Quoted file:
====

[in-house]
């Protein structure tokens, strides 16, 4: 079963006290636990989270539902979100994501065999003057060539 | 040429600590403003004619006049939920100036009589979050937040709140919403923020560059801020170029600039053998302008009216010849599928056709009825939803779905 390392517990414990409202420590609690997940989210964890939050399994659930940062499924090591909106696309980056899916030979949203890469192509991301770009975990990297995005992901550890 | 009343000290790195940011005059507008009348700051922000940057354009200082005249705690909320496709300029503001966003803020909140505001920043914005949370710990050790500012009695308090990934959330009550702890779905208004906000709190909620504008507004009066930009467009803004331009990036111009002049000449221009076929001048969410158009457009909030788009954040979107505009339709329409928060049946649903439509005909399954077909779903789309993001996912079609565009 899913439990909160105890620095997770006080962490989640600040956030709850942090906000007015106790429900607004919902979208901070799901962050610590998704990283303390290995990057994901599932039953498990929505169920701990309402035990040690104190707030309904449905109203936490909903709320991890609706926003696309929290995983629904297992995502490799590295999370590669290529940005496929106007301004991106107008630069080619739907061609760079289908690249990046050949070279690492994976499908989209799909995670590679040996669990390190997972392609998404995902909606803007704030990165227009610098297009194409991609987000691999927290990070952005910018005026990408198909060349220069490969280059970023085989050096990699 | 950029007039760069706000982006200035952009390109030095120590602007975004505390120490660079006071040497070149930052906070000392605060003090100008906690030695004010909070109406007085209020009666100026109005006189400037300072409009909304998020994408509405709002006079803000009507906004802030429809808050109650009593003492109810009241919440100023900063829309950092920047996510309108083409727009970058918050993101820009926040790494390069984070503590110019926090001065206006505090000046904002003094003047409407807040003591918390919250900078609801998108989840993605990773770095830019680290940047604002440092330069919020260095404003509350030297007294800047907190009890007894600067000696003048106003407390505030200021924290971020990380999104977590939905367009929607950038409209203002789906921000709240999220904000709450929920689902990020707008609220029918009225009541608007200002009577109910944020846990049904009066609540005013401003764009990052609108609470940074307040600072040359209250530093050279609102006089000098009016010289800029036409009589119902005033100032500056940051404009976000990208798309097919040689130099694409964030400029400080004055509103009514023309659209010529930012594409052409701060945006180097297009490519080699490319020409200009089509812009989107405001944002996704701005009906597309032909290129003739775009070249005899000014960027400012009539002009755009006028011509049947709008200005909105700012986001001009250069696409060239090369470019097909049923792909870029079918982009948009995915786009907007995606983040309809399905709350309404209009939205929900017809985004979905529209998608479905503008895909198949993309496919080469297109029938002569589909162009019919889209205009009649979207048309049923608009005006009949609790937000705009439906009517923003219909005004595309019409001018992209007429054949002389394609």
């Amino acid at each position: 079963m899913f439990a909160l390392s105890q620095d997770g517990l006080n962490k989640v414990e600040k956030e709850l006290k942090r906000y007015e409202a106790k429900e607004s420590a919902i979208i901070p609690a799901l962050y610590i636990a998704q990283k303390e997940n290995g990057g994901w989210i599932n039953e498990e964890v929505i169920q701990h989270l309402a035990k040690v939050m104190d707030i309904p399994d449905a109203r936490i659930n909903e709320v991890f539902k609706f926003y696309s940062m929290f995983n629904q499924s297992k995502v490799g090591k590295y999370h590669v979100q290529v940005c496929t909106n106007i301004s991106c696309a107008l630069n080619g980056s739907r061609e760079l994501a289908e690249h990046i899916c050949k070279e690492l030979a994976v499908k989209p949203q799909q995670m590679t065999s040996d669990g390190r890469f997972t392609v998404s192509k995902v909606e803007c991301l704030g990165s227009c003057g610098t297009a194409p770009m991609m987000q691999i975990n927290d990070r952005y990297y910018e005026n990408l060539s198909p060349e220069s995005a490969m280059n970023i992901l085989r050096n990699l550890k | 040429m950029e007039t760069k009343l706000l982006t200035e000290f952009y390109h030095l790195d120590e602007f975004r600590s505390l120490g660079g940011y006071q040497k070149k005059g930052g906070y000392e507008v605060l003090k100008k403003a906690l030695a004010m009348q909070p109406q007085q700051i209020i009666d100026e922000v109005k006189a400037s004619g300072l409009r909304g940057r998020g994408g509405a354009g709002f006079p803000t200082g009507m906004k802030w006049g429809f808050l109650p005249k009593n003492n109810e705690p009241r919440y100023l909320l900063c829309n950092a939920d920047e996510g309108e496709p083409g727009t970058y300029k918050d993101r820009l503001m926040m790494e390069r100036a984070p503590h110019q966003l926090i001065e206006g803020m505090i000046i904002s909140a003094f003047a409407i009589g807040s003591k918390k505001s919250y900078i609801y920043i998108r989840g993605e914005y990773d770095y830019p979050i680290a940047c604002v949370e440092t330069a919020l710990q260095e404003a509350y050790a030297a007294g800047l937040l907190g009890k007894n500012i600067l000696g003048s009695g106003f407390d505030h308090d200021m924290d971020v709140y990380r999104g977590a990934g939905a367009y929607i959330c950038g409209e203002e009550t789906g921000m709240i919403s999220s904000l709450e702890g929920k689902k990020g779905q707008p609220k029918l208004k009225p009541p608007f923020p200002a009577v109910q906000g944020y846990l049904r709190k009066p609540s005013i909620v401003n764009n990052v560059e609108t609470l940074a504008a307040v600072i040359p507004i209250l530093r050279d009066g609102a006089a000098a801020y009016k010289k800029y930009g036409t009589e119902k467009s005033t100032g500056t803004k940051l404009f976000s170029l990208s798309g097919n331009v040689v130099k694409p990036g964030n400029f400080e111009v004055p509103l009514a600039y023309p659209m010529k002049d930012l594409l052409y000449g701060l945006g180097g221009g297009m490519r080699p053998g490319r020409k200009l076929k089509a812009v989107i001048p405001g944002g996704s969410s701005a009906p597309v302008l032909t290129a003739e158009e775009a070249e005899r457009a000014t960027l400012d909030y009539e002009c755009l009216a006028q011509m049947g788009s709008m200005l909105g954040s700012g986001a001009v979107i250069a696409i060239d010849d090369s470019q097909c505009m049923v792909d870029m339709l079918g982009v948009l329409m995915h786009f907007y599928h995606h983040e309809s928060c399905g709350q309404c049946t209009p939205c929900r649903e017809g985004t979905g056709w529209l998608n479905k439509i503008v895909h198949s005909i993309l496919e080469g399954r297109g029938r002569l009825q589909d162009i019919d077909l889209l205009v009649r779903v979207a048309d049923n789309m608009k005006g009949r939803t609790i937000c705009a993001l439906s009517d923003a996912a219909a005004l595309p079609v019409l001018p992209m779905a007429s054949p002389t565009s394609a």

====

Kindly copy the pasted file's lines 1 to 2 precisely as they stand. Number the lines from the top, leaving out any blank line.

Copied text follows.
[in-house]
């Protein structure tokens, strides 16, 4: 079963006290636990989270539902979100994501065999003057060539 | 040429600590403003004619006049939920100036009589979050937040709140919403923020560059801020170029600039053998302008009216010849599928056709009825939803779905 390392517990414990409202420590609690997940989210964890939050399994659930940062499924090591909106696309980056899916030979949203890469192509991301770009975990990297995005992901550890 | 009343000290790195940011005059507008009348700051922000940057354009200082005249705690909320496709300029503001966003803020909140505001920043914005949370710990050790500012009695308090990934959330009550702890779905208004906000709190909620504008507004009066930009467009803004331009990036111009002049000449221009076929001048969410158009457009909030788009954040979107505009339709329409928060049946649903439509005909399954077909779903789309993001996912079609565009 899913439990909160105890620095997770006080962490989640600040956030709850942090906000007015106790429900607004919902979208901070799901962050610590998704990283303390290995990057994901599932039953498990929505169920701990309402035990040690104190707030309904449905109203936490909903709320991890609706926003696309929290995983629904297992995502490799590295999370590669290529940005496929106007301004991106107008630069080619739907061609760079289908690249990046050949070279690492994976499908989209799909995670590679040996669990390190997972392609998404995902909606803007704030990165227009610098297009194409991609987000691999927290990070952005910018005026990408198909060349220069490969280059970023085989050096990699 | 950029007039760069706000982006200035952009390109030095120590602007975004505390120490660079006071040497070149930052906070000392605060003090100008906690030695004010909070109406007085209020009666100026109005006189400037300072409009909304998020994408509405709002006079803000009507906004802030429809808050109650009593003492109810009241919440100023900063829309950092920047996510309108083409727009970058918050993101820009926040790494390069984070503590110019926090001065206006505090000046904002003094003047409407807040003591918390919250900078609801998108989840993605990773770095830019680290940047604002440092330069919020260095404003509350030297007294800047907190009890007894600067000696003048106003407390505030200021924290971020990380999104977590939905367009929607950038409209203002789906921000709240999220904000709450929920689902990020707008609220029918009225009541608007200002009577109910944020846990049904009066609540005013401003764009990052609108609470940074307040600072040359209250530093050279609102006089000098009016010289800029036409009589119902005033100032500056940051404009976000990208798309097919040689130099694409964030400029400080004055509103009514023309659209010529930012594409052409701060945006180097297009490519080699490319020409200009089509812009989107405001944002996704701005009906597309032909290129003739775009070249005899000014960027400012009539002009755009006028011509049947709008200005909105700012986001001009250069696409060239090369470019097909049923792909870029079918982009948009995915786009907007995606983040309809399905709350309404209009939205929900017809985004979905529209998608479905503008895909198949993309496919080469297109029938002569589909162009019919889209205009009649979207048309049923608009005006009949609790937000705009439906009517923003219909005004595309019409001018992209007429054949002389394609």